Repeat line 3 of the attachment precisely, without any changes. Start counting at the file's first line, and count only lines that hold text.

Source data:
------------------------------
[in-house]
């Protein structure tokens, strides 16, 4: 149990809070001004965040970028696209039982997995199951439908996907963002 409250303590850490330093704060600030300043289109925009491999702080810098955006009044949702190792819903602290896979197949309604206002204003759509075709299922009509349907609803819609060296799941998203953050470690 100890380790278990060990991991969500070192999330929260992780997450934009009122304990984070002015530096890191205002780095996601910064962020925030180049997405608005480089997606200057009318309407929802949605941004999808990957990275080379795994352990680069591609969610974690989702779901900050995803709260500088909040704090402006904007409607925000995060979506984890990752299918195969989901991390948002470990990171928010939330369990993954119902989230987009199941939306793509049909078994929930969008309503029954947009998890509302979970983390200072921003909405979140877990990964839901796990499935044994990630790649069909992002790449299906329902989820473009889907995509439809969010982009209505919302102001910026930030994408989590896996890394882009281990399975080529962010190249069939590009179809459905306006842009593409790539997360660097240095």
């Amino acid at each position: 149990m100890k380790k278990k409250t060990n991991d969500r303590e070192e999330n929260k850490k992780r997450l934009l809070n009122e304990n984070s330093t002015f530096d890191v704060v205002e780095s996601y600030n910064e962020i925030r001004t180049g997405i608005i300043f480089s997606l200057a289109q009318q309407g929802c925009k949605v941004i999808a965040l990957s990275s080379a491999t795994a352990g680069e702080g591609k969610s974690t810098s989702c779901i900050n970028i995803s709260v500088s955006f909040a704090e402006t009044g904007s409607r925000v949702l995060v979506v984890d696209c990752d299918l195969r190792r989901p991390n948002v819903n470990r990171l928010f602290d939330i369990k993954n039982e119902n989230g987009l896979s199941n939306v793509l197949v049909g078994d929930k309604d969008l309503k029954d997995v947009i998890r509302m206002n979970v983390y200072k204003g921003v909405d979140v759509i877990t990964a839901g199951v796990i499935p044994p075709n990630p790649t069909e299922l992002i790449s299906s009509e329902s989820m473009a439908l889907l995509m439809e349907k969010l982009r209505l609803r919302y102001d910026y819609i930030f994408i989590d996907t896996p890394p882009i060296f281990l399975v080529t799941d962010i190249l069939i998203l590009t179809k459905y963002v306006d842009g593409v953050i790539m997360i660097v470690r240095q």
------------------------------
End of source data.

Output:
């Amino acid at each position: 149990m100890k380790k278990k409250t060990n991991d969500r303590e070192e999330n929260k850490k992780r997450l934009l809070n009122e304990n984070s330093t002015f530096d890191v704060v205002e780095s996601y600030n910064e962020i925030r001004t180049g997405i608005i300043f480089s997606l200057a289109q009318q309407g929802c925009k949605v941004i999808a965040l990957s990275s080379a491999t795994a352990g680069e702080g591609k969610s974690t810098s989702c779901i900050n970028i995803s709260v500088s955006f909040a704090e402006t009044g904007s409607r925000v949702l995060v979506v984890d696209c990752d299918l195969r190792r989901p991390n948002v819903n470990r990171l928010f602290d939330i369990k993954n039982e119902n989230g987009l896979s199941n939306v793509l197949v049909g078994d929930k309604d969008l309503k029954d997995v947009i998890r509302m206002n979970v983390y200072k204003g921003v909405d979140v759509i877990t990964a839901g199951v796990i499935p044994p075709n990630p790649t069909e299922l992002i790449s299906s009509e329902s989820m473009a439908l889907l995509m439809e349907k969010l982009r209505l609803r919302y102001d910026y819609i930030f994408i989590d996907t896996p890394p882009i060296f281990l399975v080529t799941d962010i190249l069939i998203l590009t179809k459905y963002v306006d842009g593409v953050i790539m997360i660097v470690r240095q």